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England great Jason Robinson named Sale Sharks boss - OTD

By PA
Jason Robinson /Getty Images

On this day in 2009, Jason Robinson was appointed head coach of Premiership club Sale.

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The former England back spent seven years as a player with the Sharks, captaining them to the Premiership title in 2006, before hanging up his boots after the 2007 World Cup final.

Prior to that, Robinson played nine years of rugby league before switching codes in 2000, where he played a key role in England’s 2003 World Cup victory.

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The former Great Britain rugby league international joined Sale on a two-year deal and the club announced he would work beneath director of rugby Kingsley Jones, who described Robinson as a “proven 100 per cent winner”.

“It’s fantastic news for the club that Jason has agreed to join the coaching staff,” Jones said.

“It’s no coincidence that the three years that Jason was captain was the most successful in the club’s history.

“Jason has been a professional since the age of 16 and everything he has done in both codes he has been successful at.

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“He is renowned for his enthusiasm and drive and is a proven 100 per cent winner.

“He also has great mentoring skills which will prove invaluable in his work with the senior and academy players at the club.”

Robinson spent just over a year in the role as head coach before he was replaced by ex-New Zealand All Blacks forward Mike Brewer.

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Poorfour 11 hours ago
The AI advantage: How the next two Rugby World Cups will be won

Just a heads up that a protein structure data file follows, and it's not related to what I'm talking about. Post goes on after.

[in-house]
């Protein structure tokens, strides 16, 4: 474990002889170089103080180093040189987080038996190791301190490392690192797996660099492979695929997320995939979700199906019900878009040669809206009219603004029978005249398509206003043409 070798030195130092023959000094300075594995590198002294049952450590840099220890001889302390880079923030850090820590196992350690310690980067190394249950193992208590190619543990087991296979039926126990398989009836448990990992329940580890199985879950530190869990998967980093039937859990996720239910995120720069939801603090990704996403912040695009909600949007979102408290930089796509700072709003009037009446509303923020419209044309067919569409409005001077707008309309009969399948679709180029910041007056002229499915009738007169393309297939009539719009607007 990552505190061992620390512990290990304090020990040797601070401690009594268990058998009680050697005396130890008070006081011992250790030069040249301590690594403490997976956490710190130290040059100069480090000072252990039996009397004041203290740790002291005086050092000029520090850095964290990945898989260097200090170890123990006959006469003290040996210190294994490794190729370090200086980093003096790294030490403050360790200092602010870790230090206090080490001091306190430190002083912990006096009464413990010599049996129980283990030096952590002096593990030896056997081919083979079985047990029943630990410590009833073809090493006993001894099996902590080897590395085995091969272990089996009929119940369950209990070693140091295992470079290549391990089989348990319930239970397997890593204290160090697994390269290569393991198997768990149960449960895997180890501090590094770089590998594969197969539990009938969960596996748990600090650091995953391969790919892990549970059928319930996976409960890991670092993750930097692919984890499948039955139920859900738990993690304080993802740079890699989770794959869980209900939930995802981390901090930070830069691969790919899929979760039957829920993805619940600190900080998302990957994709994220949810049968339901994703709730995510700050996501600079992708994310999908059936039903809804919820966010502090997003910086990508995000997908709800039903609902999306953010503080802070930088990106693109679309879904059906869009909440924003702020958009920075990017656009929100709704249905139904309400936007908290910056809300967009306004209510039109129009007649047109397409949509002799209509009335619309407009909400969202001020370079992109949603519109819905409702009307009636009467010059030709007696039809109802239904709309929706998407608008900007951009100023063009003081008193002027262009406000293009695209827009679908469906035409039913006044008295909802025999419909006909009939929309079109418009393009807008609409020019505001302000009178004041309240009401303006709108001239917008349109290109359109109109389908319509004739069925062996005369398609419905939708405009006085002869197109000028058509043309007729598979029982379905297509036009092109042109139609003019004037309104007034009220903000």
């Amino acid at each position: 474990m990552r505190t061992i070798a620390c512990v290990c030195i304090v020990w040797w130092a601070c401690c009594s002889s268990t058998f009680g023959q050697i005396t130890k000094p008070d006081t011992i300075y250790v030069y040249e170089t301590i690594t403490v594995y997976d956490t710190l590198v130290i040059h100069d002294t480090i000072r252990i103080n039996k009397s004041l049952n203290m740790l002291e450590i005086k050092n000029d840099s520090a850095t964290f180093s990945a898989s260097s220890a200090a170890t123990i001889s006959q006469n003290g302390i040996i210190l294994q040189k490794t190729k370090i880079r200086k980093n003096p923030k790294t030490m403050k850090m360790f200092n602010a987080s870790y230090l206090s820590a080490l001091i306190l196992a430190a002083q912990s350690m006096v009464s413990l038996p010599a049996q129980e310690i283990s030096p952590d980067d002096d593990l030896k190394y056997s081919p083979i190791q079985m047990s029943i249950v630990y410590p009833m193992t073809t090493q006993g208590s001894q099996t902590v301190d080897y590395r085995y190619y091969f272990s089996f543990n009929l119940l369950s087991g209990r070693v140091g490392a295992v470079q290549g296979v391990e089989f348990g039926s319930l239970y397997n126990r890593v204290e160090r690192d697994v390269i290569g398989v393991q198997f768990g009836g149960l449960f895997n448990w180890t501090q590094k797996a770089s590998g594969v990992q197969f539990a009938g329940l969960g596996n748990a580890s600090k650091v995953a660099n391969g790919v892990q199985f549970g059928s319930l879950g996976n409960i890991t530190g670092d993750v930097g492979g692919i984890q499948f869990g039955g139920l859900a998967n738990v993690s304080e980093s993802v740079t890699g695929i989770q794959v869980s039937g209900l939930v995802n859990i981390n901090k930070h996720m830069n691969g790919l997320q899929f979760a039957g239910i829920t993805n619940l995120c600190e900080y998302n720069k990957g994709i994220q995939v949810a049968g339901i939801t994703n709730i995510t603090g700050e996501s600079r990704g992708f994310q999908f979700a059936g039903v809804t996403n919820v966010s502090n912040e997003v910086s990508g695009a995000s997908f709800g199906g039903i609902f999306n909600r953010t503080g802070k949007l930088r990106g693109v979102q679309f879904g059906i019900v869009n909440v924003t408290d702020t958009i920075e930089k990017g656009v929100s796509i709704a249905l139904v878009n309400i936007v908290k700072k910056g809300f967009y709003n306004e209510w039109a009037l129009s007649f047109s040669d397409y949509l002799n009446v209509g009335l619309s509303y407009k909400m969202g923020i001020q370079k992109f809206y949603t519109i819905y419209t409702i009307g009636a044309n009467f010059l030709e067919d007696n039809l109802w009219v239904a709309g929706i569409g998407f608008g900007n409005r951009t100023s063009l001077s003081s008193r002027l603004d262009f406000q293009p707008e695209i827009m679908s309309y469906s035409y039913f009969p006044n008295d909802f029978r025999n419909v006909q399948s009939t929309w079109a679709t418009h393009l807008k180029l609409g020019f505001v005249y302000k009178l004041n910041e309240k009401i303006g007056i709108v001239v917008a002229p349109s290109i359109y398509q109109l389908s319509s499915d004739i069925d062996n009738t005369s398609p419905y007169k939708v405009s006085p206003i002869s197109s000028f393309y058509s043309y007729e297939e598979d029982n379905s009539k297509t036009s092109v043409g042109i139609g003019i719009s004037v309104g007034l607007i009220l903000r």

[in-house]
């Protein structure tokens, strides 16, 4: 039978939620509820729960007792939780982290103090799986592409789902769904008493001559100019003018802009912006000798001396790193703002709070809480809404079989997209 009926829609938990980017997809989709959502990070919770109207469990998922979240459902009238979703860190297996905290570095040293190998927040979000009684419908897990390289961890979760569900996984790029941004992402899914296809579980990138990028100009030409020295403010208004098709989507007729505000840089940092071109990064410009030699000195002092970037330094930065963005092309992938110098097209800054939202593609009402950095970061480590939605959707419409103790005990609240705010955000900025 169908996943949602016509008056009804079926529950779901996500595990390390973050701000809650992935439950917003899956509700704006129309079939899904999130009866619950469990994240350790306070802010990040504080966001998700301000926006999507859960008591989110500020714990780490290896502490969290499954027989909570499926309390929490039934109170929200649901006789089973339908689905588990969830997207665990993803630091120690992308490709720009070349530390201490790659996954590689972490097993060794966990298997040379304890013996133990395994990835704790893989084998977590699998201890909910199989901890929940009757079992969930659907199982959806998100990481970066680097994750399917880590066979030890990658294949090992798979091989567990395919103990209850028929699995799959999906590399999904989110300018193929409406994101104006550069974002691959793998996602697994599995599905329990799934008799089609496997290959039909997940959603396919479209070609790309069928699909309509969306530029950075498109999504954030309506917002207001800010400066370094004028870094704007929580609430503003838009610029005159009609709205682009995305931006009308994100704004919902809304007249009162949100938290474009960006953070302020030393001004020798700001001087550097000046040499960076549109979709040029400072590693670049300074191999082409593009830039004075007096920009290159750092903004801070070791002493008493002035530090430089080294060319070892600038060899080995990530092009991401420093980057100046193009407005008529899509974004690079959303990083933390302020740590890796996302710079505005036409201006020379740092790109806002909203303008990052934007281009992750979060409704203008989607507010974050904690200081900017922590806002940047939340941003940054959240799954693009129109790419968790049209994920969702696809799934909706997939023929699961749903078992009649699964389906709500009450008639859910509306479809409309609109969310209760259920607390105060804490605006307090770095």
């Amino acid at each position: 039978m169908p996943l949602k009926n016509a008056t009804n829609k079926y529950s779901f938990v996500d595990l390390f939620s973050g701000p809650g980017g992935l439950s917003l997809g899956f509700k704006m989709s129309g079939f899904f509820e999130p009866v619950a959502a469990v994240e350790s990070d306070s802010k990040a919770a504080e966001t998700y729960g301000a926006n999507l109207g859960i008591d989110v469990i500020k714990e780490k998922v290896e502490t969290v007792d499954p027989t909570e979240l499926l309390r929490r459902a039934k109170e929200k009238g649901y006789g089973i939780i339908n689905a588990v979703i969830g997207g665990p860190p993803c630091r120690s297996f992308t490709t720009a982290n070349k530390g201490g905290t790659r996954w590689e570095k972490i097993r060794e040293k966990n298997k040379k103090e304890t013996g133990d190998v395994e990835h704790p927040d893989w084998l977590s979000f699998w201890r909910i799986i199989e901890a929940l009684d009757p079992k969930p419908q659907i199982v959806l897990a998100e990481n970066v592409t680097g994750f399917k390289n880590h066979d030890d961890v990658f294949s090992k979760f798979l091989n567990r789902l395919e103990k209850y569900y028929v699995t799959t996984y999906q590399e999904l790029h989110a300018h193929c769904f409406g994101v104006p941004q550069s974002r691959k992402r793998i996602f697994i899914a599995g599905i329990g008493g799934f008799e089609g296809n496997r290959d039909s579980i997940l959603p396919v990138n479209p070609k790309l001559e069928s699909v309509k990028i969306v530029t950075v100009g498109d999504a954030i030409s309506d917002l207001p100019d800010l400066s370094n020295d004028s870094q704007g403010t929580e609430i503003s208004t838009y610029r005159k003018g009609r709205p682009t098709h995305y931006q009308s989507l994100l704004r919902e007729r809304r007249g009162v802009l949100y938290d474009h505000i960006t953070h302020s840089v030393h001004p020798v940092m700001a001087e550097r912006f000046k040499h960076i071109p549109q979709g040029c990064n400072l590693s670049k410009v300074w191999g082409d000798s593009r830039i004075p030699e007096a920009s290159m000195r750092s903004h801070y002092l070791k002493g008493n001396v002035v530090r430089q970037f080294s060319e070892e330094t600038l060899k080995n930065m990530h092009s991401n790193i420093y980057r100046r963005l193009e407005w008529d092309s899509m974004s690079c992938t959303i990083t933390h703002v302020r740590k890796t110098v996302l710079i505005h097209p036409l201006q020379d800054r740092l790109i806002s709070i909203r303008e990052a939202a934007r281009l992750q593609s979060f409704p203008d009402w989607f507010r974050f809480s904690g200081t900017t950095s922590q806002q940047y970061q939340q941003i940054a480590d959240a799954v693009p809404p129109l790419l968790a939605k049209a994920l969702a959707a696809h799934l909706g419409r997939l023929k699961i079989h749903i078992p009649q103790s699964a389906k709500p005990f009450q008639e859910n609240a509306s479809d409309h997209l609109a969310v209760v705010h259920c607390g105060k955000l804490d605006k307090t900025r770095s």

AI models are really just larger and less transparent variants of the statistical models that have been in use since Moneyball was invented. And a big difference between the Icahn centre’s results and AI today is that ChatGPT-like Large Language Models can explain (to some degree) how they reached their conclusions. In terms of what impact they will have, I suspect it will have two primary impacts: 1) It will place a premium on coaching creativity 2) It will lead to more selections that baffle fans and pundits. Analysts will be able to run the models both ways: they will see their own team’s and players’ weaknesses and strengths as well as the opposition’s. So they will have a good idea at what the other team will be targeting and the decisive difference may well be which coaches are smart enough to think of a gameplan that the other side didn’t identify and prepare for. For players, it places a premium on three key things: 1) Having a relatively complete game with no major weaknesses (or the dedication to work on eliminating them) 2) Having the tactical flexibility to play a different game every week 3) Having a point of difference that is so compelling that there isn’t a defence for it. (3) is relatively rare even among pro players. There have been only a handful of players over the years where you knew what they were going to do and the problem was stopping it - Lomu would be the classic example. And even when someone does have that, it’s hard to sustain. Billy Vunipola in his prime was very hard to stop, but fell away quite badly when the toll on his body began to accumulate. So coaches will look for (1) - a lack of exploitable weaknesses - and (2) - the ability to exploit others’ weaknesses - ahead of hoping for (3), at least for the majority of the pack. Which is likely to mean that, as with the original Moneyball, competent, unshowy players who do the stuff that wins matches will win out over outrageous talents who can’t adapt to cover their own weaknesses. Which will leave a lot of people on the sidelines sputtering over the non-inclusion of players whose highlights reels are spectacular, but whose lowlight reels have been uncovered by AI… at least until the point where every fan has access to a sporting analysis AI.

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